The Futility Infielder

A Baseball Journal by Jay Jaffe I'm a baseball fan living in New York City. In between long tirades about the New York Yankees and the national pastime in general, I'm a graphic designer.

Wednesday, February 17, 2010

 

Jim Bibby (1944-2010)

Former major league pitcher Jim Bibby passed away on Tuesday at age 65. I remember Bibby fondly from the baseball cards of my youth, and particularly the fact that he shared the sporting spotlight with his younger brother Henry, an NBA point guard.

Bibby's best years came with the Pirates, particularly the "We Are Family" World Champions of 1979 with the Stargell Stars on their goofy train conductor hats. How could a nine-year-old kid not fall for that team?



Bibby's shining moment on the diamond came during Game Seven of the 1979 World Series. Pitching for the Pirates on three days' rest, he yielded just one run in four innings before nervous nellie manager Chuck Tanner pulled him for a pinch-hitter, trailing 1-0. Willie Stargell connected for a two-run homer in the sixth, and the Pirates' bullpen — Don Robinson, Grant Jackson and Kent Tekulve — shut out the Orioles for the final five innings, in marked contrast to their self-immolation during Bibby's previous start, a 6.1-inning, 3-run, 7-strikeout effort whose squandering put the Bucs in a 3-1 hole. Bibby earned his World Series ring.

Bibby had a hard road to the majors. A free agent signing by the Mets in 1965, he served a two-year stint in Vietnam and missed a year due to spinal fusion surgery before being traded to the Cardinals in an eight-player deal in 1971. He was nearly 28 years old by the time he reached the majors, but stuck around for 12 seasons with the Cards, Rangers, Indians and Pirates. Best known for his heater, of which his control was only sporadic, he threw the first no-hitter in Rangers history on July 30, 1973. His 19-19 record in 41 starts the following year certainly stands out, but it was in 1980 when he really put it all together, going 19-6 with a 3.32 ERA, earning All-Star honors and placing third in the Cy Young voting.

Bibby was the object of an unforgettable passage in Mike Shropshire's Seasons in Hell, a gonzo account of the 1973-1975 Rangers under Whitey Herzog and Billy Martin which I declared to be "the funniest baseball book of all time" a few years back. Craig Calcaterra of Hardball Talk puts it all together. Suffice it to say that Jim Bibby will be remembered.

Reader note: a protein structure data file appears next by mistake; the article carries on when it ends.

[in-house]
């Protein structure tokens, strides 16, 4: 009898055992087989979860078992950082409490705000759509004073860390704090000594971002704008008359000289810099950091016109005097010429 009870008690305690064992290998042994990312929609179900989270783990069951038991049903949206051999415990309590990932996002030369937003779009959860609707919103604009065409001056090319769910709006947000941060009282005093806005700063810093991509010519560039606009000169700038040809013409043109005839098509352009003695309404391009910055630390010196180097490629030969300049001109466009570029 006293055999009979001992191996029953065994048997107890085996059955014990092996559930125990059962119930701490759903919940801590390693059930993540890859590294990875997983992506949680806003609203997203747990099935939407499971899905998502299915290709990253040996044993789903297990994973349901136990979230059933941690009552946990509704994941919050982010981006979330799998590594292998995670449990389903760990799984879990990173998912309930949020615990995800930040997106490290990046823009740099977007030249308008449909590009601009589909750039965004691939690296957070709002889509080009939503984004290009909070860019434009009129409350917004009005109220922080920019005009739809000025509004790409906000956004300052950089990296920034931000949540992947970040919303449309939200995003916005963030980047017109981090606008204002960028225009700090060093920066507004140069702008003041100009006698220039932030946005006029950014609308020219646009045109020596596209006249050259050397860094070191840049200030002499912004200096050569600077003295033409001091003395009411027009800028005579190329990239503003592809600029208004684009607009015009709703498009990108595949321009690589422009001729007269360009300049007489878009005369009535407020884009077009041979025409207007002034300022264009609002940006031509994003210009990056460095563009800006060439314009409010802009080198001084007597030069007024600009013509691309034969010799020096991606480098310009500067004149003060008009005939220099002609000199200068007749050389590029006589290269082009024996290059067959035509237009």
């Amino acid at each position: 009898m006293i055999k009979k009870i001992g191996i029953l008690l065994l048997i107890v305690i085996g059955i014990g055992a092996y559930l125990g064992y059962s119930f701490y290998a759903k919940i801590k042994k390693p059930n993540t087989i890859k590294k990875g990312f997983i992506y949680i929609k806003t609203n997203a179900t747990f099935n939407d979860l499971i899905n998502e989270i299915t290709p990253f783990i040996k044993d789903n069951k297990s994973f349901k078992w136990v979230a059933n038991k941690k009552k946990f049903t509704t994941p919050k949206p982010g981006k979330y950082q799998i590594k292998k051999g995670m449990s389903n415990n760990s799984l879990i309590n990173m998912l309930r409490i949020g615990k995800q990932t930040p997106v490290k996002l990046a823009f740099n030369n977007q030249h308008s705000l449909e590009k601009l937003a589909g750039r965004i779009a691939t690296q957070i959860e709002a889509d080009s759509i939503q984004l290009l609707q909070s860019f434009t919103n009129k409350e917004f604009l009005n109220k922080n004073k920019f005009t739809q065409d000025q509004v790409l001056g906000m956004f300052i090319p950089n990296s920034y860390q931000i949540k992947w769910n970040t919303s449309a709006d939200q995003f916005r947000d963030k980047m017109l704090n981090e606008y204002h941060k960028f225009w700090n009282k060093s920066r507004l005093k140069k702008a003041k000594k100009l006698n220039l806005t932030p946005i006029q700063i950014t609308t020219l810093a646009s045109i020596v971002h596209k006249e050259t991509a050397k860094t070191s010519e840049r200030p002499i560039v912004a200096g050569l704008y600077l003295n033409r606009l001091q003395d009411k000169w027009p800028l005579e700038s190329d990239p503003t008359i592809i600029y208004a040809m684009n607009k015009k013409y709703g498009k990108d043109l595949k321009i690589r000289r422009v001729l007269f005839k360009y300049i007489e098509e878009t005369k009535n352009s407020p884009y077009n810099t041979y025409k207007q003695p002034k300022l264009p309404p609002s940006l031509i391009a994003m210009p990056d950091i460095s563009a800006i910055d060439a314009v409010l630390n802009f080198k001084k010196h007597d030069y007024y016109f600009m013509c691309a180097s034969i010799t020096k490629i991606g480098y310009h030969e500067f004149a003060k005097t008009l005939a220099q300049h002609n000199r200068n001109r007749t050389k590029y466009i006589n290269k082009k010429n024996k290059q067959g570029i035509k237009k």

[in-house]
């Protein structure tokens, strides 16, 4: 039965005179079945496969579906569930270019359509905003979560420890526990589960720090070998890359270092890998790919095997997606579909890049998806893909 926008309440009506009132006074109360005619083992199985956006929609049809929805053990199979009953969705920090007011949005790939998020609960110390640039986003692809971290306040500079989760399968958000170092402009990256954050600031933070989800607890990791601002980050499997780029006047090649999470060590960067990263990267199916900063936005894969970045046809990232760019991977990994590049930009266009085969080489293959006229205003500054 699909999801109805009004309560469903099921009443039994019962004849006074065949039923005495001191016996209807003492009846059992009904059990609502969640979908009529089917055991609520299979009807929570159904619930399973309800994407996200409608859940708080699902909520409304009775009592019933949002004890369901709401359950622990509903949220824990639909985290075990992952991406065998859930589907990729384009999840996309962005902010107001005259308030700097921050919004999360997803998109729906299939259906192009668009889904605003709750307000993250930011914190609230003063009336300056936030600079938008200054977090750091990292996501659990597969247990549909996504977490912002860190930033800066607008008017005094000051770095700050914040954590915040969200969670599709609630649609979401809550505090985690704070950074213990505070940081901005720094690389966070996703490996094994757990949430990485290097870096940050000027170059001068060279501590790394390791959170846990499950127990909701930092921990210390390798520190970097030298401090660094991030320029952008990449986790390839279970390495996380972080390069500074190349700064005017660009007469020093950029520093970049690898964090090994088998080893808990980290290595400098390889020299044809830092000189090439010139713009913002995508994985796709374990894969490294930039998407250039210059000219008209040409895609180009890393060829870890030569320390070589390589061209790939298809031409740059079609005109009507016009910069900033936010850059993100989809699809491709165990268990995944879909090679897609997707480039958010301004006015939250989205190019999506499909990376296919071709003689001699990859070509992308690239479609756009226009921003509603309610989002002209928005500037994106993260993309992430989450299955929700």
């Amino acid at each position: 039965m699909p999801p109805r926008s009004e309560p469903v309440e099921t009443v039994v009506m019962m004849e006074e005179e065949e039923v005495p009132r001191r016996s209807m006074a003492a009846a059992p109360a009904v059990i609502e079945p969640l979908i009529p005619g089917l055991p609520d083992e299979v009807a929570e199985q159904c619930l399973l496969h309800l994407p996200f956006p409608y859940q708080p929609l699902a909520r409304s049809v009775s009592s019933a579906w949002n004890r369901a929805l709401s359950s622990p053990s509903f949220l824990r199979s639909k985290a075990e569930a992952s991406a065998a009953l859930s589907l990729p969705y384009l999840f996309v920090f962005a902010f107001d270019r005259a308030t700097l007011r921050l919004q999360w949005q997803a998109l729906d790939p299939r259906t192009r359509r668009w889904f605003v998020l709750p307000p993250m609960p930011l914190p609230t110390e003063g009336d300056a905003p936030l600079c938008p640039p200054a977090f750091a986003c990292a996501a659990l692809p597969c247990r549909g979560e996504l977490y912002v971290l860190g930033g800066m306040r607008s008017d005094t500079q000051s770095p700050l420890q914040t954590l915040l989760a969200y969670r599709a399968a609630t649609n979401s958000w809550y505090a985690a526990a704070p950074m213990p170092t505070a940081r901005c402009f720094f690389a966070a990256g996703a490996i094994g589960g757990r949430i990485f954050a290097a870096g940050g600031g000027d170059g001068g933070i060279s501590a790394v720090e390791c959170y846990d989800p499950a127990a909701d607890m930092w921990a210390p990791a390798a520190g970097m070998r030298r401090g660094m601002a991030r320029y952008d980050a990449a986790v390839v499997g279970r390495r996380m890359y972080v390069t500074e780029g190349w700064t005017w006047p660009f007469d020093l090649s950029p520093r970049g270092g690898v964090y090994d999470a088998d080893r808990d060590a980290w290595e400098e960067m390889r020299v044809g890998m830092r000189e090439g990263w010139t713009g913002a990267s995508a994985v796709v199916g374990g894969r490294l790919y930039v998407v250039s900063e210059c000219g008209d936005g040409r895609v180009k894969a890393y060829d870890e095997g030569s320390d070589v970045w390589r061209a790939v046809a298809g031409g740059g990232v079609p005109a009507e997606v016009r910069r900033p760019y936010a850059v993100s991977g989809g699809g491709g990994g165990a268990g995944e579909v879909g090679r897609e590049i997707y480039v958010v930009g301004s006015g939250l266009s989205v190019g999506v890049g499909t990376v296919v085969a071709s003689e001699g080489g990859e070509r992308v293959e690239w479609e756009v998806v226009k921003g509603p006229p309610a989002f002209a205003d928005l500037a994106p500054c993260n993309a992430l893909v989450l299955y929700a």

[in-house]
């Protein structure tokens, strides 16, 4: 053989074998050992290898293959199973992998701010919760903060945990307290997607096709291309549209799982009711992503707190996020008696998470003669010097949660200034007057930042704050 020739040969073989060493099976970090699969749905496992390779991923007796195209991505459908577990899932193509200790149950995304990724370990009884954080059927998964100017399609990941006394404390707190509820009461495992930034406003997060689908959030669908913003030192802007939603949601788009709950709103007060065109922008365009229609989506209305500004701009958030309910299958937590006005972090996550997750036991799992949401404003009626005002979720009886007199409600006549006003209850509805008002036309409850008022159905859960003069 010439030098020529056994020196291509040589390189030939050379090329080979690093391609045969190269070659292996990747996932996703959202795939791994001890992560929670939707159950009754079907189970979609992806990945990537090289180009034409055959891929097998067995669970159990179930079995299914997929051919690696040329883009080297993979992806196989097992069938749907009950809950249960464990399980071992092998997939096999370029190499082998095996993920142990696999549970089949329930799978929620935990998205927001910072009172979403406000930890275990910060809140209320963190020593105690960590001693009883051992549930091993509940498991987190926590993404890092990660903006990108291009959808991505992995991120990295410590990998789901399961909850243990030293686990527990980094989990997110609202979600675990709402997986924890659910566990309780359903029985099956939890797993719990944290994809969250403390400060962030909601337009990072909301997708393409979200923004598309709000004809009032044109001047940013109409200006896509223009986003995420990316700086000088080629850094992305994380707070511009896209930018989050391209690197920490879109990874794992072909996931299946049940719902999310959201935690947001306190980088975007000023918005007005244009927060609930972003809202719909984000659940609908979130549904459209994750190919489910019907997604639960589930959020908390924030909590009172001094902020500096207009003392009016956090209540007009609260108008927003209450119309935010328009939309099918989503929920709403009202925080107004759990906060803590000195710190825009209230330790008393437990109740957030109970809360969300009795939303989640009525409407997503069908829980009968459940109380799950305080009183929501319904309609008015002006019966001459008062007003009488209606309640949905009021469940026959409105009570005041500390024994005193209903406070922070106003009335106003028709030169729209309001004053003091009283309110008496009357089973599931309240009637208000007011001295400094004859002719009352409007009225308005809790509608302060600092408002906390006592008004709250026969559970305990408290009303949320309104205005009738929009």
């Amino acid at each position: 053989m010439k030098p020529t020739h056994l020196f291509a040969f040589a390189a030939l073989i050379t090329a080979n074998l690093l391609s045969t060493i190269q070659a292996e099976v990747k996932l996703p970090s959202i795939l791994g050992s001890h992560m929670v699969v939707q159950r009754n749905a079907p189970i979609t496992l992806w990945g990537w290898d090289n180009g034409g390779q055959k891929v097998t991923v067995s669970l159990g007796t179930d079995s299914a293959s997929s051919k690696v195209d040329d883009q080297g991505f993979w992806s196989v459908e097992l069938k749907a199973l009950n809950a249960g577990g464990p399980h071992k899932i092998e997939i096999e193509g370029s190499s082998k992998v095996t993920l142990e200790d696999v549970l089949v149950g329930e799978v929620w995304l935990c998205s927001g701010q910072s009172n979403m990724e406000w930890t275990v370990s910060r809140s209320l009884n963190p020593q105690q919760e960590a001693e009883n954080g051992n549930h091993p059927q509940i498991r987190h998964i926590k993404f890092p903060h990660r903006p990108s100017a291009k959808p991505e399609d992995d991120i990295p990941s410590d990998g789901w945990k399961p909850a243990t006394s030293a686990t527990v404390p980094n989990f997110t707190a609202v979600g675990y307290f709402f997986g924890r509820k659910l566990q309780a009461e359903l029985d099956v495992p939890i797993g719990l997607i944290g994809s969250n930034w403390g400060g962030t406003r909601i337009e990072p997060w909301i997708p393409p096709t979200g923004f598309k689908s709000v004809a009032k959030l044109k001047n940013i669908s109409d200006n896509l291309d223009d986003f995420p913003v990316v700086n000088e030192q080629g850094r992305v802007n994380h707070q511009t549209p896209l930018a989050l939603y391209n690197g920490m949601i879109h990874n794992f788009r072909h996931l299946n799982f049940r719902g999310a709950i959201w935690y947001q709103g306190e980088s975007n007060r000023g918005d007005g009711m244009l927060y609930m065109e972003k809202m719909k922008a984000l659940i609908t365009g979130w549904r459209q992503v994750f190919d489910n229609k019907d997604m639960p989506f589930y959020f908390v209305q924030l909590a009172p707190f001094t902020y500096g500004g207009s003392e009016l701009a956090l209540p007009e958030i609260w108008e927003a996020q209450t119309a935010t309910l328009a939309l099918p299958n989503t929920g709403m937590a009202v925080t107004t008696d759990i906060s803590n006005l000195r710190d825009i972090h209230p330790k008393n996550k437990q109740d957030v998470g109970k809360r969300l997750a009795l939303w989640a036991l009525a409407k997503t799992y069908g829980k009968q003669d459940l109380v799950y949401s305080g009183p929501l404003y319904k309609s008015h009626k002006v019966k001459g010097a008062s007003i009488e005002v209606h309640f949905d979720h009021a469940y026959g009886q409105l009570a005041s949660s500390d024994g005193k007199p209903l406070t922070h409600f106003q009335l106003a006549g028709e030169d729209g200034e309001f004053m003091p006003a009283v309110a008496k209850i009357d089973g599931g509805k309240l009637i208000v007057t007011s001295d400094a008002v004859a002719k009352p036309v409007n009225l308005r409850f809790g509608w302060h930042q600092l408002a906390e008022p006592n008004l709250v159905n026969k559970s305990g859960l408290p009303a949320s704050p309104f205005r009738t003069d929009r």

Update: Great stuff from Joe Posnanski on Bibby here, including his remembrance of Bibby's time with the Indians, and this bit on Bibby's 1974 season:
That year, Bibby won 19 games with a horrifically bad 75 ERA+. Nobody in baseball history has ever won that many games with a sub-80 ERA+. How did he do it? Well, for one thing, he lost 19 games, too. But, more to the point, he simply was great some days, awful on others.

In his 19 victories, he had a 2.50 ERA and the league hit .194 against him.

In his 19 losses, he had a 9.23 ERA* and the league hit .359/.443/.589 against him. To give you an idea of just how awful this, the league leading core numbers were .364/.433/.563 (Carew/Carew/Allen)...

• In his first six starts, Bibby was 4-2 with a 3.05 ERA and four complete games, including a shutout.

• In his next six starts, Bibby was 1-5 with an 8.07 ERA, and in the game he won he allowed nine runs in eight innings.

• In his next six starts (you getting the pattern?), Bibby was 5-1 with a 2.44 ERA and had two shutouts.

• In his next six starts (it's amazing how this is working), Bibby was 1-4 with a 5.91 ERA -- he actually pitched well in a couple of those games, but he did not make it out of the second inning in either of his first two starts of the stretch.

• Then he threw a shutout at Yankee Stadium.

• Then he went 3-2 with a 7.86 ERA in his next five outings.

• Then he threw a shutout against Detroit.

And so on.

It's a remarkable season. The rest of his career was not quite so up and down, not quite the same blend of brilliant and disastrous. But Jim Bibby always seemed to carry a part of 1974 with him... it seemed like most days when he went out there to pitch, a team would say "Oh man, we don't stand a chance tonight." Trouble is, you never knew which team.

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